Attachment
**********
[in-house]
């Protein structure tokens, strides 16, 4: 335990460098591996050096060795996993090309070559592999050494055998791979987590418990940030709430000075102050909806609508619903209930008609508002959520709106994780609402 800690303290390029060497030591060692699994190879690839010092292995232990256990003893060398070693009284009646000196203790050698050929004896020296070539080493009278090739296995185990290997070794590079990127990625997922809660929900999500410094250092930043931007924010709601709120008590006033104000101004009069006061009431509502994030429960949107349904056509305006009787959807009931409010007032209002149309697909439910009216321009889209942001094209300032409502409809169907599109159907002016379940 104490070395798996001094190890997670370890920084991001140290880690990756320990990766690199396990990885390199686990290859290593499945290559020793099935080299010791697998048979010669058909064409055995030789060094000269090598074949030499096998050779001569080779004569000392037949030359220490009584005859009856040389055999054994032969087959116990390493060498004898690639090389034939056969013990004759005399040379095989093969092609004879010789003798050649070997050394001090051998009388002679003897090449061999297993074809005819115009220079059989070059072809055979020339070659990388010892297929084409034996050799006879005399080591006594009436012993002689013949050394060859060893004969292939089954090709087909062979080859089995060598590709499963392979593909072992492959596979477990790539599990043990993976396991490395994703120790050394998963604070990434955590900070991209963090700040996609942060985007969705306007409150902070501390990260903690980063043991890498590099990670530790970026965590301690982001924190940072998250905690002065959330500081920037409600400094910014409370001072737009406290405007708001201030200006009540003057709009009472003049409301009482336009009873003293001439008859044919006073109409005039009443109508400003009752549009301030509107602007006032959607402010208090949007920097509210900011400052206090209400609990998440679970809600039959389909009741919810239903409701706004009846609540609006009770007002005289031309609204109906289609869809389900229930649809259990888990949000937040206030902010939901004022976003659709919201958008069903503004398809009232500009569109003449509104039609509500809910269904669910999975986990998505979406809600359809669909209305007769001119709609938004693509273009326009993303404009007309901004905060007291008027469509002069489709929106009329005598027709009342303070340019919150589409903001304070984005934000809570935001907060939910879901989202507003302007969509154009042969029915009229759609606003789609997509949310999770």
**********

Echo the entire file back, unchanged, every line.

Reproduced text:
[in-house]
């Protein structure tokens, strides 16, 4: 335990460098591996050096060795996993090309070559592999050494055998791979987590418990940030709430000075102050909806609508619903209930008609508002959520709106994780609402 800690303290390029060497030591060692699994190879690839010092292995232990256990003893060398070693009284009646000196203790050698050929004896020296070539080493009278090739296995185990290997070794590079990127990625997922809660929900999500410094250092930043931007924010709601709120008590006033104000101004009069006061009431509502994030429960949107349904056509305006009787959807009931409010007032209002149309697909439910009216321009889209942001094209300032409502409809169907599109159907002016379940 104490070395798996001094190890997670370890920084991001140290880690990756320990990766690199396990990885390199686990290859290593499945290559020793099935080299010791697998048979010669058909064409055995030789060094000269090598074949030499096998050779001569080779004569000392037949030359220490009584005859009856040389055999054994032969087959116990390493060498004898690639090389034939056969013990004759005399040379095989093969092609004879010789003798050649070997050394001090051998009388002679003897090449061999297993074809005819115009220079059989070059072809055979020339070659990388010892297929084409034996050799006879005399080591006594009436012993002689013949050394060859060893004969292939089954090709087909062979080859089995060598590709499963392979593909072992492959596979477990790539599990043990993976396991490395994703120790050394998963604070990434955590900070991209963090700040996609942060985007969705306007409150902070501390990260903690980063043991890498590099990670530790970026965590301690982001924190940072998250905690002065959330500081920037409600400094910014409370001072737009406290405007708001201030200006009540003057709009009472003049409301009482336009009873003293001439008859044919006073109409005039009443109508400003009752549009301030509107602007006032959607402010208090949007920097509210900011400052206090209400609990998440679970809600039959389909009741919810239903409701706004009846609540609006009770007002005289031309609204109906289609869809389900229930649809259990888990949000937040206030902010939901004022976003659709919201958008069903503004398809009232500009569109003449509104039609509500809910269904669910999975986990998505979406809600359809669909209305007769001119709609938004693509273009326009993303404009007309901004905060007291008027469509002069489709929106009329005598027709009342303070340019919150589409903001304070984005934000809570935001907060939910879901989202507003302007969509154009042969029915009229759609606003789609997509949310999770």